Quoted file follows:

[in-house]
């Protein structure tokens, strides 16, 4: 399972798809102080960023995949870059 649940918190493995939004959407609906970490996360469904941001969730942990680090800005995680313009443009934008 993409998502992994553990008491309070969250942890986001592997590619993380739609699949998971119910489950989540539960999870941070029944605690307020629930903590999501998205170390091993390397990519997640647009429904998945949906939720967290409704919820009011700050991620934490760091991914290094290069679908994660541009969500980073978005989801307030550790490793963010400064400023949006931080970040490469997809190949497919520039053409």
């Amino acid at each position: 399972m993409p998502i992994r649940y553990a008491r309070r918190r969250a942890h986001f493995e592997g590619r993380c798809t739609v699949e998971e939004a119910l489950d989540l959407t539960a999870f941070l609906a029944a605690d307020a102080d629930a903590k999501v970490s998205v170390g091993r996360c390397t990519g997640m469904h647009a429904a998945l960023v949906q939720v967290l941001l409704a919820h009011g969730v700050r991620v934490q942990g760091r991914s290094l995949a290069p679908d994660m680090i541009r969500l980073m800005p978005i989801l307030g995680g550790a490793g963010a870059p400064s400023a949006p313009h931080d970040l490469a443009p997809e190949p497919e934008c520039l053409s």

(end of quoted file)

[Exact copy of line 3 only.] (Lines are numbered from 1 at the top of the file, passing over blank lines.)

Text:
């Amino acid at each position: 399972m993409p998502i992994r649940y553990a008491r309070r918190r969250a942890h986001f493995e592997g590619r993380c798809t739609v699949e998971e939004a119910l489950d989540l959407t539960a999870f941070l609906a029944a605690d307020a102080d629930a903590k999501v970490s998205v170390g091993r996360c390397t990519g997640m469904h647009a429904a998945l960023v949906q939720v967290l941001l409704a919820h009011g969730v700050r991620v934490q942990g760091r991914s290094l995949a290069p679908d994660m680090i541009r969500l980073m800005p978005i989801l307030g995680g550790a490793g963010a870059p400064s400023a949006p313009h931080d970040l490469a443009p997809e190949p497919e934008c520039l053409s």